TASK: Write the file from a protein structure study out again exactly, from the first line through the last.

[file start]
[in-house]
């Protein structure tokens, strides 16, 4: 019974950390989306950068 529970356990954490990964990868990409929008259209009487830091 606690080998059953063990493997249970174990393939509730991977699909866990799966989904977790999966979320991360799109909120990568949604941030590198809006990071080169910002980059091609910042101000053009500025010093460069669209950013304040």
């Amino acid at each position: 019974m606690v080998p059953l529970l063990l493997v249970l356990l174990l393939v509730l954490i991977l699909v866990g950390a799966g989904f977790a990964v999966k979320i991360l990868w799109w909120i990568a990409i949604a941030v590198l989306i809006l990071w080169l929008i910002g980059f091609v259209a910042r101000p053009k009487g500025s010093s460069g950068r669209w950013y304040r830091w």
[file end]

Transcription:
[in-house]
């Protein structure tokens, strides 16, 4: 019974950390989306950068 529970356990954490990964990868990409929008259209009487830091 606690080998059953063990493997249970174990393939509730991977699909866990799966989904977790999966979320991360799109909120990568949604941030590198809006990071080169910002980059091609910042101000053009500025010093460069669209950013304040």
């Amino acid at each position: 019974m606690v080998p059953l529970l063990l493997v249970l356990l174990l393939v509730l954490i991977l699909v866990g950390a799966g989904f977790a990964v999966k979320i991360l990868w799109w909120i990568a990409i949604a941030v590198l989306i809006l990071w080169l929008i910002g980059f091609v259209a910042r101000p053009k009487g500025s010093s460069g950068r669209w950013y304040r830091w």